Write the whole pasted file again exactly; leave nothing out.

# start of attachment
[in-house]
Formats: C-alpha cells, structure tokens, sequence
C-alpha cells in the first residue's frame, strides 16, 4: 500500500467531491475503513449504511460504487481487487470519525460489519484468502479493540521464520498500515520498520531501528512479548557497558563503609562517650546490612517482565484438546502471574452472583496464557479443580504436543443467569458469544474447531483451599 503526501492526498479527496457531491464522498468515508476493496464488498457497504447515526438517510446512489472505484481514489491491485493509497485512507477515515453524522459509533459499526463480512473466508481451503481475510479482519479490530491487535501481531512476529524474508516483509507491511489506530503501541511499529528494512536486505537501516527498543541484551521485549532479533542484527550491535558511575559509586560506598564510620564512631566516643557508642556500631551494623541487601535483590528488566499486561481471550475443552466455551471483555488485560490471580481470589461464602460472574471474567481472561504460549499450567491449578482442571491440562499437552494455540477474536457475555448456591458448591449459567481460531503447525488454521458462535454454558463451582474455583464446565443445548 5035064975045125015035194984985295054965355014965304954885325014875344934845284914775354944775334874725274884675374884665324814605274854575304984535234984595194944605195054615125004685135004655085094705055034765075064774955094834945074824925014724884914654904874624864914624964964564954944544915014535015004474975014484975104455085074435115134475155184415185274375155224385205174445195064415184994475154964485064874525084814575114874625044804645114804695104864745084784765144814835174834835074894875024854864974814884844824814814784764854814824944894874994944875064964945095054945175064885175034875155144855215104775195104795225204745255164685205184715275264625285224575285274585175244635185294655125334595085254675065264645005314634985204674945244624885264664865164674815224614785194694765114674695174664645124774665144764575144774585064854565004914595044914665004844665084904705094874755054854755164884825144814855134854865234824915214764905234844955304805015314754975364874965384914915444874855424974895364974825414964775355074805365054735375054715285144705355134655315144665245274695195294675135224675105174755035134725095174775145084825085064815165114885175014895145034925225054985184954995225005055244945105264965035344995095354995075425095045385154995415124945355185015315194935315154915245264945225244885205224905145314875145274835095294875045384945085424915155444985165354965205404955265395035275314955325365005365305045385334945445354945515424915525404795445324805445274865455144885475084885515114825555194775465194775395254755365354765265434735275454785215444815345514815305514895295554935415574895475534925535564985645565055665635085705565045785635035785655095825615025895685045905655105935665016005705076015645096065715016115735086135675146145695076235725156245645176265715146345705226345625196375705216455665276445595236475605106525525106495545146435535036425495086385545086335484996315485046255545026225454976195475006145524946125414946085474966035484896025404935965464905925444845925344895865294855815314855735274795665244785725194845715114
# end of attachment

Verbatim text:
[in-house]
Formats: C-alpha cells, structure tokens, sequence
C-alpha cells in the first residue's frame, strides 16, 4: 500500500467531491475503513449504511460504487481487487470519525460489519484468502479493540521464520498500515520498520531501528512479548557497558563503609562517650546490612517482565484438546502471574452472583496464557479443580504436543443467569458469544474447531483451599 503526501492526498479527496457531491464522498468515508476493496464488498457497504447515526438517510446512489472505484481514489491491485493509497485512507477515515453524522459509533459499526463480512473466508481451503481475510479482519479490530491487535501481531512476529524474508516483509507491511489506530503501541511499529528494512536486505537501516527498543541484551521485549532479533542484527550491535558511575559509586560506598564510620564512631566516643557508642556500631551494623541487601535483590528488566499486561481471550475443552466455551471483555488485560490471580481470589461464602460472574471474567481472561504460549499450567491449578482442571491440562499437552494455540477474536457475555448456591458448591449459567481460531503447525488454521458462535454454558463451582474455583464446565443445548 5035064975045125015035194984985295054965355014965304954885325014875344934845284914775354944775334874725274884675374884665324814605274854575304984535234984595194944605195054615125004685135004655085094705055034765075064774955094834945074824925014724884914654904874624864914624964964564954944544915014535015004474975014484975104455085074435115134475155184415185274375155224385205174445195064415184994475154964485064874525084814575114874625044804645114804695104864745084784765144814835174834835074894875024854864974814884844824814814784764854814824944894874994944875064964945095054945175064885175034875155144855215104775195104795225204745255164685205184715275264625285224575285274585175244635185294655125334595085254675065264645005314634985204674945244624885264664865164674815224614785194694765114674695174664645124774665144764575144774585064854565004914595044914665004844665084904705094874755054854755164884825144814855134854865234824915214764905234844955304805015314754975364874965384914915444874855424974895364974825414964775355074805365054735375054715285144705355134655315144665245274695195294675135224675105174755035134725095174775145084825085064815165114885175014895145034925225054985184954995225005055244945105264965035344995095354995075425095045385154995415124945355185015315194935315154915245264945225244885205224905145314875145274835095294875045384945085424915155444985165354965205404955265395035275314955325365005365305045385334945445354945515424915525404795445324805445274865455144885475084885515114825555194775465194775395254755365354765265434735275454785215444815345514815305514895295554935415574895475534925535564985645565055665635085705565045785635035785655095825615025895685045905655105935665016005705076015645096065715016115735086135675146145695076235725156245645176265715146345705226345625196375705216455665276445595236475605106525525106495545146435535036425495086385545086335484996315485046255545026225454976195475006145524946125414946085474966035484896025404935965464905925444845925344895865294855815314855735274795665244785725194845715114